This is a two-parter, but to sum it up I’ve never understood why the process is essentially the same no matter how many times a player is disputed, or the circumstances surrounding the dispute.
I mean, can’t we all agree that a player disputed ten times in the span of a season is a little more suspicious than a guy who plays on a mediocre team disputed once in the middle of the season? Or that a player disputed three times at the Invite/Professional level is more suspicious than one disputed three times at the Open level? Not all disputes are created equal, right?
A tiered review process would certainly make the previous idea more tenable – you don’t want an admin reviewing five demos every time somebody is disputed. That’s a totally unrealistic workload.
Anyway. The basic idea is that people who keep popping up in the dispute queue would get more attention than a first-timer, and that people accused of cheating by guys like clowN, fRoD, zid, n0thing, or any other professional-level player, would get a little more attention as well, which is probably warranted considering the source and the fact that the top-level guys are playing for the biggest prizes.
Make Voice Recordings Mandatory
Of all the ideas, I think this one makes the most sense in terms of workload vs. benefit.
One of the things I hate the most about watching competitive CS is that it’s too hard to tell when somebody had an amazing bout of intuition, or when they were just following a call from a teammate.
Basically, when you’re watching a match you’re trying to keep tabs on ten people at the same time. You miss some things. Then somebody makes an amazing prefire in the ninth round seemingly out of the blue. Did he do that because the same guy has been in the same spot at the same time for the previous eight rounds? Was it a lucky guess? Was his rotation that good because of something his teammates said?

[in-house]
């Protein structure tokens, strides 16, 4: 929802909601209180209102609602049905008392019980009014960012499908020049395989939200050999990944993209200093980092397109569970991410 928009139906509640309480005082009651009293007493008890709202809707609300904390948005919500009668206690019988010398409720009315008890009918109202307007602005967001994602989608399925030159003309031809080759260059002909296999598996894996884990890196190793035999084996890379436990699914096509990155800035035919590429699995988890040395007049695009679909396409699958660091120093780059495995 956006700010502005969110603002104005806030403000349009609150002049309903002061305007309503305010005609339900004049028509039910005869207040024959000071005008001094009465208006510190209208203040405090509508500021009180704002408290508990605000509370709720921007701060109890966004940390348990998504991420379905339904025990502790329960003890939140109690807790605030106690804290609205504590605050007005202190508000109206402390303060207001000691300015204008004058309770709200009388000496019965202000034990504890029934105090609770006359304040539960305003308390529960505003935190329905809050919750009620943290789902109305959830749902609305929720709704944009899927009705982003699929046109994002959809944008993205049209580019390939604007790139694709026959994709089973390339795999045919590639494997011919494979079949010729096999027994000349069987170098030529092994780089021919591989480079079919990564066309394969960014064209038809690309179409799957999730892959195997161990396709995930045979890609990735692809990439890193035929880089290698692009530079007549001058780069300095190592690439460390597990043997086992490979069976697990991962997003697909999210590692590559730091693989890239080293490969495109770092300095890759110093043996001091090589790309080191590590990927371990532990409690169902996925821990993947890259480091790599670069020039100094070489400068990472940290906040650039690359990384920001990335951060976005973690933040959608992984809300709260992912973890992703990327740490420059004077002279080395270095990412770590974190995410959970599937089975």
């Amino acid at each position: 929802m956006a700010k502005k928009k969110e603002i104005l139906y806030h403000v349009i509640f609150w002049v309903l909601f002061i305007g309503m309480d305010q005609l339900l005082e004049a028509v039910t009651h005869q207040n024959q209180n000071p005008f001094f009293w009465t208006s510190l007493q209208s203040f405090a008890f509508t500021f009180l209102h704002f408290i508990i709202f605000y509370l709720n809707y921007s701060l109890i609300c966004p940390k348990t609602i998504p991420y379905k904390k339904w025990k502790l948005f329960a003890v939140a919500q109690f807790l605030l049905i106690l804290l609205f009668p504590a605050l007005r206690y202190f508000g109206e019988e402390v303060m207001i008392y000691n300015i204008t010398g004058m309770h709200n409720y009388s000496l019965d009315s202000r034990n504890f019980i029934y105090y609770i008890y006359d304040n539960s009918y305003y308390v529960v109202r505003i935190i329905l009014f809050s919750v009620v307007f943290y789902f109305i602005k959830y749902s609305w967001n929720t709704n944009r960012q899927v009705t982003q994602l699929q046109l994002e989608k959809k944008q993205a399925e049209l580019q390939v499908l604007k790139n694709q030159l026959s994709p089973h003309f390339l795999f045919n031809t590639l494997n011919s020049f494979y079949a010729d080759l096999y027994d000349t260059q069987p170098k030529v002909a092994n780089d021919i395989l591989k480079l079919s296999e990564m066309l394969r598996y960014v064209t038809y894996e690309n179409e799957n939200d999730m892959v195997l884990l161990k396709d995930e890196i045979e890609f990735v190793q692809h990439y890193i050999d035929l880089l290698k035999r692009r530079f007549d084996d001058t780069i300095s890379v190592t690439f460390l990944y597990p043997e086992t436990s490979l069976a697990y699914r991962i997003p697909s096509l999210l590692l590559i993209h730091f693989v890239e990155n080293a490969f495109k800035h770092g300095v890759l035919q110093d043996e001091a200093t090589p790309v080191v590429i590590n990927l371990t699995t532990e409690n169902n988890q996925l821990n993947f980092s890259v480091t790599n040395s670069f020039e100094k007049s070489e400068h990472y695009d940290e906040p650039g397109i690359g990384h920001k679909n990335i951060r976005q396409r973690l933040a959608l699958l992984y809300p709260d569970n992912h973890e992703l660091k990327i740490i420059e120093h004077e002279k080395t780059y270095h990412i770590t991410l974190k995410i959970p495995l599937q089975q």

Without hearing what the players are saying, there’s a lot of missing information. This is true even if you’re just watching one person – perhaps moreso because you don’t see anything his teammates are doing. I think we all see the implications that would have on the demo review process, right?
Having players use ingame communication, or barring that requiring a ventrilo recording with the demo, fills in a lot of potential blanks. You’re one step closer to having all the information the player has at his disposal during the match, and I think that means you’re also one step closer to finding out whether a prefire was justified.
All these thoughts come down to this: imagine you’re in the Finals of an online league. The team you’re facing has been disputed twice already in the playoffs, and you dispute them after losing a close match. Do you want the admin reviewing one demo with no voice chat? Or do you want him reviewing all the demos from every dispute while hearing everything his teammates told him during the match?
I know which one I’d pick. I just hope the resources are available to make it happen or take a step in that direction.
Is there anything you’ve always wanted included in the AC process?